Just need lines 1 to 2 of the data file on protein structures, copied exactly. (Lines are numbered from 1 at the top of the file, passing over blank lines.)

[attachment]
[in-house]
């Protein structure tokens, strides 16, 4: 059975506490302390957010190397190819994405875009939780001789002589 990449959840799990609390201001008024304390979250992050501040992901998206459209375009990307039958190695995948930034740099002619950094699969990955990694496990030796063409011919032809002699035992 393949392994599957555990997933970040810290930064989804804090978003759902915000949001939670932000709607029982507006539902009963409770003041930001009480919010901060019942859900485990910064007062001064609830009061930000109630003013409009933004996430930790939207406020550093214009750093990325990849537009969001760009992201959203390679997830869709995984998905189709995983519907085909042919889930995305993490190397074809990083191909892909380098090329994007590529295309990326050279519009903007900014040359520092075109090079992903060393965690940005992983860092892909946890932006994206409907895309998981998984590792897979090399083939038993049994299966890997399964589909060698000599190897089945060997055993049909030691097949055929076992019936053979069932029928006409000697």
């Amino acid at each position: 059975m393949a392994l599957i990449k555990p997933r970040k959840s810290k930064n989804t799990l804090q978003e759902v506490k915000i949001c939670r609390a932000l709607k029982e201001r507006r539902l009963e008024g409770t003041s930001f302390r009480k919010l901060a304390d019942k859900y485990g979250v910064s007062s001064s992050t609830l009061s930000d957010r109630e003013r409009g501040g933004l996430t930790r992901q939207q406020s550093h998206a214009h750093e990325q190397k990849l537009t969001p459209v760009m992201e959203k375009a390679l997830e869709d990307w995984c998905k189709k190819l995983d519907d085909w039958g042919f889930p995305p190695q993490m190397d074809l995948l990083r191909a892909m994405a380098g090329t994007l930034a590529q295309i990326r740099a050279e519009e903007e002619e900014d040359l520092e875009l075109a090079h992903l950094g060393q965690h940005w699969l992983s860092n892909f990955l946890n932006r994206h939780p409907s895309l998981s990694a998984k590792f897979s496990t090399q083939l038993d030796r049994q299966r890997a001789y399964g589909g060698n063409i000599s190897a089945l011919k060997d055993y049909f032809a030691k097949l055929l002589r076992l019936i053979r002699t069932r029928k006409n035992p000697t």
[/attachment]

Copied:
[in-house]
């Protein structure tokens, strides 16, 4: 059975506490302390957010190397190819994405875009939780001789002589 990449959840799990609390201001008024304390979250992050501040992901998206459209375009990307039958190695995948930034740099002619950094699969990955990694496990030796063409011919032809002699035992 393949392994599957555990997933970040810290930064989804804090978003759902915000949001939670932000709607029982507006539902009963409770003041930001009480919010901060019942859900485990910064007062001064609830009061930000109630003013409009933004996430930790939207406020550093214009750093990325990849537009969001760009992201959203390679997830869709995984998905189709995983519907085909042919889930995305993490190397074809990083191909892909380098090329994007590529295309990326050279519009903007900014040359520092075109090079992903060393965690940005992983860092892909946890932006994206409907895309998981998984590792897979090399083939038993049994299966890997399964589909060698000599190897089945060997055993049909030691097949055929076992019936053979069932029928006409000697």